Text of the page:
And Roger is thinking: They’ll probably say it’s only a 90- day warranty. That’s exactly what they’re gonna say, the scumballs.

And Elaine is thinking: maybe I’m just too idealistic, waiting for a knight to come riding up on his white horse, when I’m sitting right next to a perfectly good person, a person I enjoy being with, a person I truly do care about, a person who seems to truly care about me. A person who is in pain because of my self-centered, schoolgirl romantic fantasy.

And Roger is thinking: Warranty? They want a warranty? I’ll give them a goddamn warranty. I’ll take their warranty and stick it right up their ….

”Roger,” Elaine says aloud.

”What?” says Roger, startled.

”Please don’t torture yourself like this,” she says, her eyes beginning to brim with tears. ”Maybe I should never have . . Oh God, I feel so . …. ”

(She breaks down, sobbing.)

”What?” says Roger.

”I’m such a fool,” Elaine sobs. ”I mean, I know there’s no knight. I really know that. It’s silly. There’s no knight, and there’s no horse.”

”There’s no horse?” says Roger.

”You think I’m a fool, don’t you?” Elaine says.

”No!” says Roger, glad to finally know the correct answer.

”It’s just that . . . It’s that I . . . I need some time,” Elaine says.

(There is a 15-second pause while Roger, thinking as fast as he can, tries to come up with a safe response. Finally he comes up with one that he thinks might work.)

”Yes,” he says.

(Elaine, deeply moved, touches his hand.)

”Oh, Roger, do you really feel that way?” she says.

”What way?” says Roger.

”That way about time,” says Elaine.

”Oh,” says Roger. ”Yes.”

(Elaine turns to face him and gazes deeply into his eyes, causing him to become very nervous about what she might say next, especially if it involves a horse. At last she speaks.)

”Thank you, Roger,” she says.

”Thank you,” says Roger.

Then he takes her home, and she lies on her bed, a conflicted, tortured soul, and weeps until dawn, whereas when Roger gets back to his place, he opens a bag of Doritos, turns on the TV, and immediately becomes deeply involved in a rerun of a tennis match between two Czechoslovakians he never heard of. A tiny voice in the far recesses of his mind tells him that something major was going on back there in the car, but he is pretty sure there is no way he would ever understand what, and so he figures it’s better if he doesn’t think about it. (This is also Roger’s policy regarding world hunger.)

The next day Elaine will call her closest friend, or perhaps two of them, and they will talk about this situation for six straight hours. In painstaking detail, they will analyze everything she said and everything he said, going over it time and time again, exploring every word, expression, and gesture for nuances of meaning, considering every possible ramification. They will continue to discuss this subject, off and on, for weeks, maybe months, never reaching any definite conclusions, but never getting bored with it, either.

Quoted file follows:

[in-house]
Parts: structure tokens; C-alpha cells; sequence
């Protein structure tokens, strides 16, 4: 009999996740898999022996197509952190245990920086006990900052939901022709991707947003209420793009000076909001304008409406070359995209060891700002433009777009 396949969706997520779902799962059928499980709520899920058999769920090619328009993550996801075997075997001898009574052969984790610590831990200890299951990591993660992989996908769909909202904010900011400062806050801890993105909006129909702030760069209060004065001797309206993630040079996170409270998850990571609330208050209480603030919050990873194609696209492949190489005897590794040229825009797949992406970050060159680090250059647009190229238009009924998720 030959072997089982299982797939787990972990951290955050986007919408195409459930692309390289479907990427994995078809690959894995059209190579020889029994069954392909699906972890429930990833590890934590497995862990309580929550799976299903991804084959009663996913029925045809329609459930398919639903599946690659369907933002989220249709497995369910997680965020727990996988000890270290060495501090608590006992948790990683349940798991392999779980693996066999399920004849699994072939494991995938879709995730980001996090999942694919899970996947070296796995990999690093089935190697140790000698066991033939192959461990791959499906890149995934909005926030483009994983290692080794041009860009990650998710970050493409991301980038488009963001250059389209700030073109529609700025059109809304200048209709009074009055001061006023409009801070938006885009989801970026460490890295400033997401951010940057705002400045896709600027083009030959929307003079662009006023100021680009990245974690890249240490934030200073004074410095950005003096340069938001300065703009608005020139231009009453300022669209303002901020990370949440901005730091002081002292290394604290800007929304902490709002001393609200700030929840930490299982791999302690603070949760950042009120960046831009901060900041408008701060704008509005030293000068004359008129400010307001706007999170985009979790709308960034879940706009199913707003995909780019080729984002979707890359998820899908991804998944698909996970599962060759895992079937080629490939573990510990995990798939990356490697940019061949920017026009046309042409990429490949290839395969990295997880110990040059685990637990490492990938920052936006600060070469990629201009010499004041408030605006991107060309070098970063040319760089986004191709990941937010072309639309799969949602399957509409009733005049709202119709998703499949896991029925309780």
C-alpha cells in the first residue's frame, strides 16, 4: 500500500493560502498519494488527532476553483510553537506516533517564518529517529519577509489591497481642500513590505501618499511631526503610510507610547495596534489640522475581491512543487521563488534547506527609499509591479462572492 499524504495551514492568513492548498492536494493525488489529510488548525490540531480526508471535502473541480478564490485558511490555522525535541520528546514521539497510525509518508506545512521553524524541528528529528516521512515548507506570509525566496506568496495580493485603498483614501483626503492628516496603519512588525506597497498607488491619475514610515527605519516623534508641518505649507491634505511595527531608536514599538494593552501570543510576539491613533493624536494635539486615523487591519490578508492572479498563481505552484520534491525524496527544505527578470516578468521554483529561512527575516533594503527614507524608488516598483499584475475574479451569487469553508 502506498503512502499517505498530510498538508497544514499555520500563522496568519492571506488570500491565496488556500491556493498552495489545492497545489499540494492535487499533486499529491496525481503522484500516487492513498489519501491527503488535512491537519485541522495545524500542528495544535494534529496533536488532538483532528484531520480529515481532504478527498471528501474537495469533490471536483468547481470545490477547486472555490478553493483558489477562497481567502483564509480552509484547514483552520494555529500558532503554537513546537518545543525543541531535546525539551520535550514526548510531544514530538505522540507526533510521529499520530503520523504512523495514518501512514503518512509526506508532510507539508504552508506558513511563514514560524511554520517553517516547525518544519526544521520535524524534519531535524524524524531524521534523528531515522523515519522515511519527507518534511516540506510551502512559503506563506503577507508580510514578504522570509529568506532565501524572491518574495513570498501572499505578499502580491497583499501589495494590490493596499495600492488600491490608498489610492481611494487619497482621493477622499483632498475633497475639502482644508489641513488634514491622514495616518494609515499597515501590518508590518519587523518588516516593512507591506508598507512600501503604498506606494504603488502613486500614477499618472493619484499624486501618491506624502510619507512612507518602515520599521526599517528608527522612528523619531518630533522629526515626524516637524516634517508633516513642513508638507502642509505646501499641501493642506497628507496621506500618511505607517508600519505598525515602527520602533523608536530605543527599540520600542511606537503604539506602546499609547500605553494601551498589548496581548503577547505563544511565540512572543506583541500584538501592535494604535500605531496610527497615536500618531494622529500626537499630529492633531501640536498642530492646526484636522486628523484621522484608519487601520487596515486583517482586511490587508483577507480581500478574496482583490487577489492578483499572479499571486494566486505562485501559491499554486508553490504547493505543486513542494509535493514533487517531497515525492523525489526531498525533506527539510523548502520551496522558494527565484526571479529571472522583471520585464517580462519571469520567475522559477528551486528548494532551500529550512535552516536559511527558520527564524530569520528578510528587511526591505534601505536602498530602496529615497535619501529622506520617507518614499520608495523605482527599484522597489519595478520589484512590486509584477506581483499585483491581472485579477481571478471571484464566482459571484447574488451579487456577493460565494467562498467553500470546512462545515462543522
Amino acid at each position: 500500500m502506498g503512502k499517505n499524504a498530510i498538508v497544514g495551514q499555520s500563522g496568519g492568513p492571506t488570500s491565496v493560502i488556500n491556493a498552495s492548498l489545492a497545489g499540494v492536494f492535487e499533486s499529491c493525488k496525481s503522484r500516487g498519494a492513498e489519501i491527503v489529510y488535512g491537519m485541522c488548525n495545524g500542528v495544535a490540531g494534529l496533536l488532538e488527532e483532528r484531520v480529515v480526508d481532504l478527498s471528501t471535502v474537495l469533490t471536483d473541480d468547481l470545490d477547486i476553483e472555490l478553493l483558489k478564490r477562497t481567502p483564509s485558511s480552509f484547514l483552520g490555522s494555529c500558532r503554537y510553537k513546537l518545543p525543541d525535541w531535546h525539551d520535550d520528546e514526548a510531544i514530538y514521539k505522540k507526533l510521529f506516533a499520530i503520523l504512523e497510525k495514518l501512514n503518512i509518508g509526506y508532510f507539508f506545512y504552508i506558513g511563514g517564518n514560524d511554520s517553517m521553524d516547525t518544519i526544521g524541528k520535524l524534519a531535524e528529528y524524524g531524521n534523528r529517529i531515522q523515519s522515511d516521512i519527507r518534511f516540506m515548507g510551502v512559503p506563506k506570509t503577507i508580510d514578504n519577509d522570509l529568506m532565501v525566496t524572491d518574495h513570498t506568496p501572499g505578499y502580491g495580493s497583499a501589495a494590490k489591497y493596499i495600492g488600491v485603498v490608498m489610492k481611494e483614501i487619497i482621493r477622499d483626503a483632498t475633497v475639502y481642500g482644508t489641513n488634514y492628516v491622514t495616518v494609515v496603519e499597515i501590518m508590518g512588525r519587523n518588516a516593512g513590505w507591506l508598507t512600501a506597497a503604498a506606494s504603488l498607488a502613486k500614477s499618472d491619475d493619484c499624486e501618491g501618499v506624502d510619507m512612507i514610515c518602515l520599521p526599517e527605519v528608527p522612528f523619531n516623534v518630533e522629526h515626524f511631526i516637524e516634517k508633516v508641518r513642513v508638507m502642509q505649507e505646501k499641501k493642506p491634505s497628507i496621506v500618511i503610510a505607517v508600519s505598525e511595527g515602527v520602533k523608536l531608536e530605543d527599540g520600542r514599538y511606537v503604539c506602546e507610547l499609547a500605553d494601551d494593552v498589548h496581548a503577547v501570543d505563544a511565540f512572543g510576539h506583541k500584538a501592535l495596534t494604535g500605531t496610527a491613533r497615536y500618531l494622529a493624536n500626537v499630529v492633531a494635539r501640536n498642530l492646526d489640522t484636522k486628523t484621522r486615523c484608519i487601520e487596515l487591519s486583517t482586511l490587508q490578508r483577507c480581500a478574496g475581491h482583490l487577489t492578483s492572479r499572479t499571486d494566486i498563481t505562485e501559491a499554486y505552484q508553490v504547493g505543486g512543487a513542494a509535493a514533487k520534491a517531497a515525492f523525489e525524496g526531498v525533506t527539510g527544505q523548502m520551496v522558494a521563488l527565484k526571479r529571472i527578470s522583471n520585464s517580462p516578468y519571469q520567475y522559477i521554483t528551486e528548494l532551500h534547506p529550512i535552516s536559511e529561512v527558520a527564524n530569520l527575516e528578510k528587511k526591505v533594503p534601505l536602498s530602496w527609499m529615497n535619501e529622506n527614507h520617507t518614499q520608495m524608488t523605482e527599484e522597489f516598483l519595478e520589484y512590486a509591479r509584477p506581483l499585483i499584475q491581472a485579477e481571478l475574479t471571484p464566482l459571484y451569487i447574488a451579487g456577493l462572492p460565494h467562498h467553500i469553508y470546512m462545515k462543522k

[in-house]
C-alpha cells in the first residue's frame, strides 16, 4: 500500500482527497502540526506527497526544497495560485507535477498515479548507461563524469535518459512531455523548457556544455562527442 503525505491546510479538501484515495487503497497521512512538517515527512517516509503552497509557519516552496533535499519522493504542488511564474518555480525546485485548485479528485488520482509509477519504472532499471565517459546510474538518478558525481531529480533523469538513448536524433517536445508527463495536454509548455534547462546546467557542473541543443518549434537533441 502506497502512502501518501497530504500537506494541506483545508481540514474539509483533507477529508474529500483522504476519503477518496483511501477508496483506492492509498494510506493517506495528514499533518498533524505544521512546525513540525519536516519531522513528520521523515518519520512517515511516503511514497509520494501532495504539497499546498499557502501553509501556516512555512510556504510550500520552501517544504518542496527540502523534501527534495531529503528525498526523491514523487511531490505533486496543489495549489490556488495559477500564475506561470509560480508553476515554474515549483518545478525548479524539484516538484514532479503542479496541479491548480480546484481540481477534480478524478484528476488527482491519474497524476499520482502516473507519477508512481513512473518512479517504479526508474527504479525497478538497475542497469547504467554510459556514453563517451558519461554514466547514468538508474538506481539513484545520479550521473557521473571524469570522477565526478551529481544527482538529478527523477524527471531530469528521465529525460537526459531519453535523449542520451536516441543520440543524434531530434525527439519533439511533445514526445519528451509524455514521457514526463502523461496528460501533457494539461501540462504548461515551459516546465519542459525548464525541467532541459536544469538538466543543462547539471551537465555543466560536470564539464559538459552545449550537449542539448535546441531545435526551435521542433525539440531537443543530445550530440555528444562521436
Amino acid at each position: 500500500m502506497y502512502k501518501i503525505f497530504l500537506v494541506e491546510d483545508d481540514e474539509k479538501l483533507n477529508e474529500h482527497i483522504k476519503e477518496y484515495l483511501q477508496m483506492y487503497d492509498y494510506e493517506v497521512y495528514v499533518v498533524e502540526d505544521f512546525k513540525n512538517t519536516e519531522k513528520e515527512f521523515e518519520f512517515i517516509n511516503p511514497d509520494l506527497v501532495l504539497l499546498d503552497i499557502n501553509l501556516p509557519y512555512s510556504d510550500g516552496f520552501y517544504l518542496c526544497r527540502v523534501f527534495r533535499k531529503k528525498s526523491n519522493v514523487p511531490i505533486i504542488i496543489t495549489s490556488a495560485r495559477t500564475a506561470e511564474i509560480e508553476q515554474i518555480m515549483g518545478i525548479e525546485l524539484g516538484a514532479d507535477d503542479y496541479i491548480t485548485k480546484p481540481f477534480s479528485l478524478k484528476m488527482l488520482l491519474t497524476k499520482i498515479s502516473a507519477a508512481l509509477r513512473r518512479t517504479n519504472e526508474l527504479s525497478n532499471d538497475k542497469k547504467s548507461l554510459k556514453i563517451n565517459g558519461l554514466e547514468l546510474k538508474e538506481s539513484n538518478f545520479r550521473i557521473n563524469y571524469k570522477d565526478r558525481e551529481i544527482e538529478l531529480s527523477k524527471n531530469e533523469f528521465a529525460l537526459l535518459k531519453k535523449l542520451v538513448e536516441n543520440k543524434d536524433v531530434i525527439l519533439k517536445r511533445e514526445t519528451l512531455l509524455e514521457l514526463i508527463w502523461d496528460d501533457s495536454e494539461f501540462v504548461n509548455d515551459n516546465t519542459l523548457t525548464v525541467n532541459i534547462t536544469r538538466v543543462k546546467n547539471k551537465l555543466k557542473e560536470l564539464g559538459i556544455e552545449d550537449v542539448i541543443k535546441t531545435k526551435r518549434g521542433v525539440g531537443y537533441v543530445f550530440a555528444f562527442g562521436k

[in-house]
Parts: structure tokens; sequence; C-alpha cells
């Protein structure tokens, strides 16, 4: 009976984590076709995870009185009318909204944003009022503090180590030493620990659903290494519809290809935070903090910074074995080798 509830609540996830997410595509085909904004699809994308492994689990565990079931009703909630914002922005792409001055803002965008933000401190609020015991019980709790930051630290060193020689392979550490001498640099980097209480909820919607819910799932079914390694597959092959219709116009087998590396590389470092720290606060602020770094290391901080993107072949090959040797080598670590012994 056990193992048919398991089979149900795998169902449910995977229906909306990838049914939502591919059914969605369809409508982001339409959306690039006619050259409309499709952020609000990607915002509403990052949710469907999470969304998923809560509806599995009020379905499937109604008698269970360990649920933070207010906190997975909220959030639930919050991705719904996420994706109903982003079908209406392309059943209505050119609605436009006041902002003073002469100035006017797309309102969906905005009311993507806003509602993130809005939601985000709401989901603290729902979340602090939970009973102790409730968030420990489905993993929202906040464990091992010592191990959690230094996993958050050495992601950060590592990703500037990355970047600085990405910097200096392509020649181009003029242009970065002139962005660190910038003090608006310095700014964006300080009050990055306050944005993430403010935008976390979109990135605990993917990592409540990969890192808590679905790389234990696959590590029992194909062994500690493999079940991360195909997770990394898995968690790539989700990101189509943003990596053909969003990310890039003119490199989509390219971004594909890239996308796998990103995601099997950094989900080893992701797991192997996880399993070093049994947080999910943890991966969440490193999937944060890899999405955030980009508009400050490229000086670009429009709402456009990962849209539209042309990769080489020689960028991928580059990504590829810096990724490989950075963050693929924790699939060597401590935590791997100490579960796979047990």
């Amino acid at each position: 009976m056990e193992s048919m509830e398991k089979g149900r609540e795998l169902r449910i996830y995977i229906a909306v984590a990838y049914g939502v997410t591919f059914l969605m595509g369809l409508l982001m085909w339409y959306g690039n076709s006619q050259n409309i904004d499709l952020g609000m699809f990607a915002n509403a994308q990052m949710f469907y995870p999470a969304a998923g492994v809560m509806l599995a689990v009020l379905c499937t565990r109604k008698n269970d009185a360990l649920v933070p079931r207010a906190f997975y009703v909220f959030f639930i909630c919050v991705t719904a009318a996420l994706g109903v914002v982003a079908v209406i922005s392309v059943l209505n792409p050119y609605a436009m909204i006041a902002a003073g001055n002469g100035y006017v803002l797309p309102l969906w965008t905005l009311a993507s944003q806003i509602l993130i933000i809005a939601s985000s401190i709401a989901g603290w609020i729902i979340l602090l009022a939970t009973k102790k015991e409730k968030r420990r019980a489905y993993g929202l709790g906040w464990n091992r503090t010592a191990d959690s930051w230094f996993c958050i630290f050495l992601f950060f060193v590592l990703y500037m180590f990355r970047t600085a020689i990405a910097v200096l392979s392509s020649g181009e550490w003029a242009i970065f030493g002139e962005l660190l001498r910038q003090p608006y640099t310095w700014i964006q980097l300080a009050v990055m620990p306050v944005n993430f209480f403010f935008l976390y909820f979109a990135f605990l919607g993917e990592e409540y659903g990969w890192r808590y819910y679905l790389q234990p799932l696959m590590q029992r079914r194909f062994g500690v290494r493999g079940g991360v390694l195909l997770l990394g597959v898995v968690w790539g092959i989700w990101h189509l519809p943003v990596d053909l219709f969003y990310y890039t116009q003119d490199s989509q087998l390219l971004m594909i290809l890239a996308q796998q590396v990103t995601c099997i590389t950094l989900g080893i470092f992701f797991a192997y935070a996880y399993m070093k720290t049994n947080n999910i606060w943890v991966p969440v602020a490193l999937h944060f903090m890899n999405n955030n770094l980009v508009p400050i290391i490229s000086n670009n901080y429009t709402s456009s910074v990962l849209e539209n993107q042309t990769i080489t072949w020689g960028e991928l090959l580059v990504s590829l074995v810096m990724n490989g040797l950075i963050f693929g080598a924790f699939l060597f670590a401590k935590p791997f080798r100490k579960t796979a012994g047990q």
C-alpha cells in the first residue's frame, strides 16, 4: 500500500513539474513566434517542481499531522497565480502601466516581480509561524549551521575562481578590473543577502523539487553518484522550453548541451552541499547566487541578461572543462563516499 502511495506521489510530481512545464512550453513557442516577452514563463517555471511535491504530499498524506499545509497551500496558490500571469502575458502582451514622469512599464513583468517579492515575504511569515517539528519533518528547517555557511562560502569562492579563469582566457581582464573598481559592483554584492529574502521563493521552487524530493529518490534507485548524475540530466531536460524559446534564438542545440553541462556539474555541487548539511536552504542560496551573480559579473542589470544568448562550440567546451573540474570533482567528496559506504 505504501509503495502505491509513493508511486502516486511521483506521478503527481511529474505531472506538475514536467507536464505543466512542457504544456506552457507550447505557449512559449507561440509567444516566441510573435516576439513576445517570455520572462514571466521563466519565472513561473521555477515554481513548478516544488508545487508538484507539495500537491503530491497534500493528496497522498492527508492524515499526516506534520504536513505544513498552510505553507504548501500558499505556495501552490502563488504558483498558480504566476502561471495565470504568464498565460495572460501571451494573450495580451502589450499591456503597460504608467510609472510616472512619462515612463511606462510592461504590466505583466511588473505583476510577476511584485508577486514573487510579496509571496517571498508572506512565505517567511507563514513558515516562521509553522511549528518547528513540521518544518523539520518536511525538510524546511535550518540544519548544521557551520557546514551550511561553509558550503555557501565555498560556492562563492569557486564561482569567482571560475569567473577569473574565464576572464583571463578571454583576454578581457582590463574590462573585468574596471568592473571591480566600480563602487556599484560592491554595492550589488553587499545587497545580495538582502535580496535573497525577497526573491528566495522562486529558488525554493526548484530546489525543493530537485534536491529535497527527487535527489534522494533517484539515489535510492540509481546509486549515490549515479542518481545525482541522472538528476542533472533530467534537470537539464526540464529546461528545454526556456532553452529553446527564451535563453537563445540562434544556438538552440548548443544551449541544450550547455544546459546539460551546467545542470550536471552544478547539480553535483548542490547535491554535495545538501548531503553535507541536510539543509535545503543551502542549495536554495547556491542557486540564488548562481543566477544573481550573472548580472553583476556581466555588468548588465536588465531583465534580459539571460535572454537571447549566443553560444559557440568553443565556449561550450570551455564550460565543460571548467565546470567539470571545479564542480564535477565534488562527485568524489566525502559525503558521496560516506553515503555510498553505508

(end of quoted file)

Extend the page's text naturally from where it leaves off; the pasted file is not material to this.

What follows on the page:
Meanwhile, Roger, while playing racquetball one day with a mutual friend of his and Elaine’s, will pause just before serving, frown, and say:

”Norm, did Elaine ever own a horse?”

***

While this humorous story may seem far-fetched, it is not so very much so. The monkey mind will always play tricks on us if we let it.

Poor Elaine! She must exhaust herself with her wild imaginings! Elaine is not even aware of her own filters at play and yet she assumes she understands Roger’s thinking. This is a very dangerous game!

Did you know that the brain does not distinguish between what is real and what is imagined? This is why we have physiological reactions and experience fear and anguish about things that have never actually happened, as if they already have. This is the Mind-Body Connection.

I’ll admit that I can remember a few instances in the past where my own imagination left me whirling and aghast at the impossible mess that was in front of me! First one domino is knocked over, and then the mind envisions the next, and the next and the next. Before I had any idea how, I was standing in the middle of chaos all of my own making,  trying to defend myself against the imagined adversary that had been me all along!

So what can we learn from this? Perception is Projection. When we allow our imaginations to run wild and to make assumptions, it affects our  feelings and it affects our behavior.

Pretty powerful stuff, isn’t it? So why not – Use Your Imagination For Good.